Thursday, September 04, 2008

The Situation in Somalia

The grave situation in Somalia was discussed today at the Woodrow Wilson International Center for Scholars by Ken Menkhaus, professor at Davidson College, Chris Albin-Lackey, Senior Researcher in the Africa Division of Human Rights Watch, and Harun M. Hassan, a distinguished Somali journalist. While all parties involved generally agreed on the severity and urgency of immediate action to quell the violence and minimize deterioration into further anarchy and unrest, each brought distinctive expertise and unique experience to this highly informative panel.

The panel’s remarks served to “ring the alarm”, so to speak, about the necessity of drastic overhaul regarding policy towards the Somali situation. The humanitarian crisis is severe across the country, but it is especially poor in and around Mogadishu, the capital city, where nearly two thirds of the residents have fled. Somalis are faced with indiscriminate artillery bombardment on almost a daily basis, tremendous unmet demand for humanitarian assistance, drought, decimation of the market economy, piracy, assassinations, suicide bombings, and complete lack of rule of law.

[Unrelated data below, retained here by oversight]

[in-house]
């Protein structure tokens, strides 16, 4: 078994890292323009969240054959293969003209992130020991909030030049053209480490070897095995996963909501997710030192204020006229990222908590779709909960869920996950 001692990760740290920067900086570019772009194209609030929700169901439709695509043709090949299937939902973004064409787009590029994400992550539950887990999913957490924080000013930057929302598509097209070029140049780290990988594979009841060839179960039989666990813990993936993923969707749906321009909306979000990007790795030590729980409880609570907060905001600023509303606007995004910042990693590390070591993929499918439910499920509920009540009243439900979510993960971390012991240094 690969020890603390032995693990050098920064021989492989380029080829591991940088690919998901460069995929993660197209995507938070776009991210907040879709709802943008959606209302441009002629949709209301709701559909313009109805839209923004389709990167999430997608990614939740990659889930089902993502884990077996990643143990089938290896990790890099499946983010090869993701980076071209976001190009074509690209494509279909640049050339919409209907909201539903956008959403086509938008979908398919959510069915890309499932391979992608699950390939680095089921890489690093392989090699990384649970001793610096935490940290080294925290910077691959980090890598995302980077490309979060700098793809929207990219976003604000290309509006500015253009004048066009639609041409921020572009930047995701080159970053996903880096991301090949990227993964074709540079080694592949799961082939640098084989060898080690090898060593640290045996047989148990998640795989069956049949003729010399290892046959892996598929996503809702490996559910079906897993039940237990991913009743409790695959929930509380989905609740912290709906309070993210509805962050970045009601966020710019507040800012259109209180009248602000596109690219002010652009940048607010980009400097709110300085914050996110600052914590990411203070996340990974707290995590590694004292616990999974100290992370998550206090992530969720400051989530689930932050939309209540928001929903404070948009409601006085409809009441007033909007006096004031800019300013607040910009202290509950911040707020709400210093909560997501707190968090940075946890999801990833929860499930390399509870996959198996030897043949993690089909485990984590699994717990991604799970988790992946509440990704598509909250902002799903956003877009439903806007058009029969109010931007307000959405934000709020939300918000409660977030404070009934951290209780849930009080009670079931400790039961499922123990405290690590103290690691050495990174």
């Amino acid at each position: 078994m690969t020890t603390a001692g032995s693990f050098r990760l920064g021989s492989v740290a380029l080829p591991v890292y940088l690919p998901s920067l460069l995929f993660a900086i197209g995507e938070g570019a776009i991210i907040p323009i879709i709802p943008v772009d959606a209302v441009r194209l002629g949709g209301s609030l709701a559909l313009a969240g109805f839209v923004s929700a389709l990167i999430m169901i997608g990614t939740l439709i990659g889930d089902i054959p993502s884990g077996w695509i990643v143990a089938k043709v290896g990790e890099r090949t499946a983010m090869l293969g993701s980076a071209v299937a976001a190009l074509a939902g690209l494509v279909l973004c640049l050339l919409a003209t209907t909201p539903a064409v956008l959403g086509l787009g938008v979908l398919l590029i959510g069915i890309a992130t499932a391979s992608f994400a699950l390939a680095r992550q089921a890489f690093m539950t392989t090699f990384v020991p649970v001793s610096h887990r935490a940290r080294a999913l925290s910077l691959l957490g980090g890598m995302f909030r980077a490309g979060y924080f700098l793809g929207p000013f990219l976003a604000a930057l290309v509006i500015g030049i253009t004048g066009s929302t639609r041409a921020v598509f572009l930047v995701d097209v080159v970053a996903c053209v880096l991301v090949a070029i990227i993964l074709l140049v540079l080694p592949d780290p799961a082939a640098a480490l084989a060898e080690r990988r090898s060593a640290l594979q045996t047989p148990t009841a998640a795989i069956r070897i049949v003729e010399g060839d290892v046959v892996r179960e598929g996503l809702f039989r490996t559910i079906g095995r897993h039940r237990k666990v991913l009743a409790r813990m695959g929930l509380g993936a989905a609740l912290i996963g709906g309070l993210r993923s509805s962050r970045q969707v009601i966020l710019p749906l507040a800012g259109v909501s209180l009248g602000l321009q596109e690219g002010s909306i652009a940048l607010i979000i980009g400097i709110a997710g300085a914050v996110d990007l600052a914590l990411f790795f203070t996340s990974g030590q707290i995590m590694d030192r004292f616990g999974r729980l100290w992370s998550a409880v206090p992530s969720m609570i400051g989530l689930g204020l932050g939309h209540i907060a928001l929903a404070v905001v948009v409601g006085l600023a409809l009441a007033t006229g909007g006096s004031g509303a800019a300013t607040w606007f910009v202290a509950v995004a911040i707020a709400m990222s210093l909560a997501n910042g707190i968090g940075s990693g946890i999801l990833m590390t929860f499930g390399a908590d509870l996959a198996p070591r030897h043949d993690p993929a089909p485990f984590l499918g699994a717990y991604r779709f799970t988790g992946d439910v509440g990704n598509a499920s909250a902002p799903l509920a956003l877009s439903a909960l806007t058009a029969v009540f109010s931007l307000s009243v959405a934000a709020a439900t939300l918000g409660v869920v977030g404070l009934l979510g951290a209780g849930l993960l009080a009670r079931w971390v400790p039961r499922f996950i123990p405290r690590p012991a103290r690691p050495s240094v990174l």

The panel also described a growing resentment and dislike of the United States, and, more broadly, the West. Clearly, this is an unintended, undesirable result of failed policy in the region, giving additional weight to the argument that a change in course regarding policy towards Somalia is beneficial and necessary.

Sponsor: Woodrow Wilson International Center for Scholars
Date: September 3, 2008
Time: 10-11:30 am
Representative Attending: Sarah Shebby

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